And if you prefer books, we have titles like Out of the Ordinary: Representations of LGBT Lives by Ian Rivers, Out and Running: Gay and Lesbian Candidates, Elections, and Policy Representation by Donald Haider-Markel, From the Closet to the Courtroom: Five LGBT Rights Lawsuits That Have Changed Our Nation and Right to Be Parents: LGBT Families and the Transformation of Parenthood by Carlos Ball, Queer Women and Religious Individualism by Melissa Wilcox, and Make Your Own History: Documenting Feminist and Queer Activism in the 21st Century by Lyz Bly that explore every facet of gay identity. We’ve also prepared a libguide bringing together sources across the spectrum in one convenient place.

gay pride books

And for material focused on teaching children, we have plenty of books, as well. Recently, we’ve added new titles like I am Jazz by Jessica Herthel, Donovan’s Big Day by Lesléa Newman, and 10,000 Dresses by Marcus Ewert to improve our already extensive collection of LGBT-friendly children’s books. There’s something for everyone!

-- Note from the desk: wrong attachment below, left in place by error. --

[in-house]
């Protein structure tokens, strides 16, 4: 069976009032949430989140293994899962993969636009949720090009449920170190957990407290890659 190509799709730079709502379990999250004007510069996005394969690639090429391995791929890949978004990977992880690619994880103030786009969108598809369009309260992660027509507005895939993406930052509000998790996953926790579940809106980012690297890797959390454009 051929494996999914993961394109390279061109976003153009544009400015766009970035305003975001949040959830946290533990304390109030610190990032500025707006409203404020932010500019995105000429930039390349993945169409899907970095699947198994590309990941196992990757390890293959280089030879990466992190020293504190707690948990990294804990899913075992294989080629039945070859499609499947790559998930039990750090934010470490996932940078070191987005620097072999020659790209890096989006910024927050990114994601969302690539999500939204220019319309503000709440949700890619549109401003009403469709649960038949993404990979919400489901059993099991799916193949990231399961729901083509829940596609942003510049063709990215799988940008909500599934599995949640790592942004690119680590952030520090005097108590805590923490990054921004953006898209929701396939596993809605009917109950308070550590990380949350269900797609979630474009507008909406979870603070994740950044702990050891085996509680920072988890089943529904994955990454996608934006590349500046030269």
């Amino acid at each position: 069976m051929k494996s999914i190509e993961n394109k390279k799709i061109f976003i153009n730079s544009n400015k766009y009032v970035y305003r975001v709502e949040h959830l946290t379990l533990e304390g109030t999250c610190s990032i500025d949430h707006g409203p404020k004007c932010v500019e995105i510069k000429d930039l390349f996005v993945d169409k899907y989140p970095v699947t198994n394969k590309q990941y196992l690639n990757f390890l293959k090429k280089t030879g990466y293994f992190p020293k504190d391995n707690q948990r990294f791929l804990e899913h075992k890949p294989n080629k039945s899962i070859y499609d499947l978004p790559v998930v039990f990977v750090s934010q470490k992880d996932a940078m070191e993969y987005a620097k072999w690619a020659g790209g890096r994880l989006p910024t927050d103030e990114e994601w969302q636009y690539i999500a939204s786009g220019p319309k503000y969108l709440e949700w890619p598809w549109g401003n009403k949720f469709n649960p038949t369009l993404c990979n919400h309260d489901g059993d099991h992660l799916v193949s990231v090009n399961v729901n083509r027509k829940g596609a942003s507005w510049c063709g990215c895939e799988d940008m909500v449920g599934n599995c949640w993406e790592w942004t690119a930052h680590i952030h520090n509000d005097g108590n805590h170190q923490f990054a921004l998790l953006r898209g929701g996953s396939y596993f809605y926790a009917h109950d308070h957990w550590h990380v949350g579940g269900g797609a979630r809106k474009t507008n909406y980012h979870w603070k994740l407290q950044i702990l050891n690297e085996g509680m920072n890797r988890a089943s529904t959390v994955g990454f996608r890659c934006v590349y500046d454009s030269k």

Any questions? Ask us at!

Building a Student-Friendly Course

June 15th, 2015

Summer may be a welcome respite for students, but it rarely is for faculty! Research, writing articles, attending professional conferences, preparing new programs and courses – a professor’s job is never done.

The library has always been a great tool for professors in teaching their classes. It’s a place to send students to broaden their understanding, and find books and journals that support their arguments. But it can be an asset right from the beginning, in the planning phase of new courses.